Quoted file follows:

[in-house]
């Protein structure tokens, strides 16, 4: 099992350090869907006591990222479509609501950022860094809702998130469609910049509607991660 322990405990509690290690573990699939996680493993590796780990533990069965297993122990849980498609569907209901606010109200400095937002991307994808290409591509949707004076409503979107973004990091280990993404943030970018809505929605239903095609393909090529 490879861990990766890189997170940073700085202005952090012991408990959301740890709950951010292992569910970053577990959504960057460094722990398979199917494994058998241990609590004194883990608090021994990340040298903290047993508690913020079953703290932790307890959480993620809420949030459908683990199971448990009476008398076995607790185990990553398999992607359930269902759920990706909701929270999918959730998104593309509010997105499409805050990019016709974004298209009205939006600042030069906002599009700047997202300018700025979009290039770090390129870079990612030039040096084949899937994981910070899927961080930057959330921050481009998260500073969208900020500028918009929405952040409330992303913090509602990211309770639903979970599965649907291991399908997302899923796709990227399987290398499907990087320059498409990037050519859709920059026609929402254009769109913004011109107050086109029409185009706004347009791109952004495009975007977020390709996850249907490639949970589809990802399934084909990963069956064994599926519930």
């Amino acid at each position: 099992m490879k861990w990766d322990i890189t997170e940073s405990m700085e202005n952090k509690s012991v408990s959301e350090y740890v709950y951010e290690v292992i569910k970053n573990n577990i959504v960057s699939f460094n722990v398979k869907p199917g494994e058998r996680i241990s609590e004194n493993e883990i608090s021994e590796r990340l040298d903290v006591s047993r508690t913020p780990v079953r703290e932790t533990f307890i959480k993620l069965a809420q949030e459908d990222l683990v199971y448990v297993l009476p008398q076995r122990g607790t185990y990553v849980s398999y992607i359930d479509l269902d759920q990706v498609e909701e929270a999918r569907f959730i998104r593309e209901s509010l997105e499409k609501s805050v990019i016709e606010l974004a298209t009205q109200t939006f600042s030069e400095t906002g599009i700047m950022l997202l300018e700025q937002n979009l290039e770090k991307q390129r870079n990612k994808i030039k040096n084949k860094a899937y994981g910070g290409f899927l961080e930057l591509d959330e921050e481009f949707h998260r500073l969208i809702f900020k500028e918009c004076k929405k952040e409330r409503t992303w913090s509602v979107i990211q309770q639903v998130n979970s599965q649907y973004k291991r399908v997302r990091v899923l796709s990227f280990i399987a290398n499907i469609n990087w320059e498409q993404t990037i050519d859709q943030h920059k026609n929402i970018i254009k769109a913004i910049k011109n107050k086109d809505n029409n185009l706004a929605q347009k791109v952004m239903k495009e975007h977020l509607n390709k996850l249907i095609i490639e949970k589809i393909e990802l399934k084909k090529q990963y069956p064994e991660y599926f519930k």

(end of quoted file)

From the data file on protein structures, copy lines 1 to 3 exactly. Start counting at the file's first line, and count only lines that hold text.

[in-house]
């Protein structure tokens, strides 16, 4: 099992350090869907006591990222479509609501950022860094809702998130469609910049509607991660 322990405990509690290690573990699939996680493993590796780990533990069965297993122990849980498609569907209901606010109200400095937002991307994808290409591509949707004076409503979107973004990091280990993404943030970018809505929605239903095609393909090529 490879861990990766890189997170940073700085202005952090012991408990959301740890709950951010292992569910970053577990959504960057460094722990398979199917494994058998241990609590004194883990608090021994990340040298903290047993508690913020079953703290932790307890959480993620809420949030459908683990199971448990009476008398076995607790185990990553398999992607359930269902759920990706909701929270999918959730998104593309509010997105499409805050990019016709974004298209009205939006600042030069906002599009700047997202300018700025979009290039770090390129870079990612030039040096084949899937994981910070899927961080930057959330921050481009998260500073969208900020500028918009929405952040409330992303913090509602990211309770639903979970599965649907291991399908997302899923796709990227399987290398499907990087320059498409990037050519859709920059026609929402254009769109913004011109107050086109029409185009706004347009791109952004495009975007977020390709996850249907490639949970589809990802399934084909990963069956064994599926519930």
């Amino acid at each position: 099992m490879k861990w990766d322990i890189t997170e940073s405990m700085e202005n952090k509690s012991v408990s959301e350090y740890v709950y951010e290690v292992i569910k970053n573990n577990i959504v960057s699939f460094n722990v398979k869907p199917g494994e058998r996680i241990s609590e004194n493993e883990i608090s021994e590796r990340l040298d903290v006591s047993r508690t913020p780990v079953r703290e932790t533990f307890i959480k993620l069965a809420q949030e459908d990222l683990v199971y448990v297993l009476p008398q076995r122990g607790t185990y990553v849980s398999y992607i359930d479509l269902d759920q990706v498609e909701e929270a999918r569907f959730i998104r593309e209901s509010l997105e499409k609501s805050v990019i016709e606010l974004a298209t009205q109200t939006f600042s030069e400095t906002g599009i700047m950022l997202l300018e700025q937002n979009l290039e770090k991307q390129r870079n990612k994808i030039k040096n084949k860094a899937y994981g910070g290409f899927l961080e930057l591509d959330e921050e481009f949707h998260r500073l969208i809702f900020k500028e918009c004076k929405k952040e409330r409503t992303w913090s509602v979107i990211q309770q639903v998130n979970s599965q649907y973004k291991r399908v997302r990091v899923l796709s990227f280990i399987a290398n499907i469609n990087w320059e498409q993404t990037i050519d859709q943030h920059k026609n929402i970018i254009k769109a913004i910049k011109n107050k086109d809505n029409n185009l706004a929605q347009k791109v952004m239903k495009e975007h977020l509607n390709k996850l249907i095609i490639e949970k589809i393909e990802l399934k084909k090529q990963y069956p064994e991660y599926f519930k």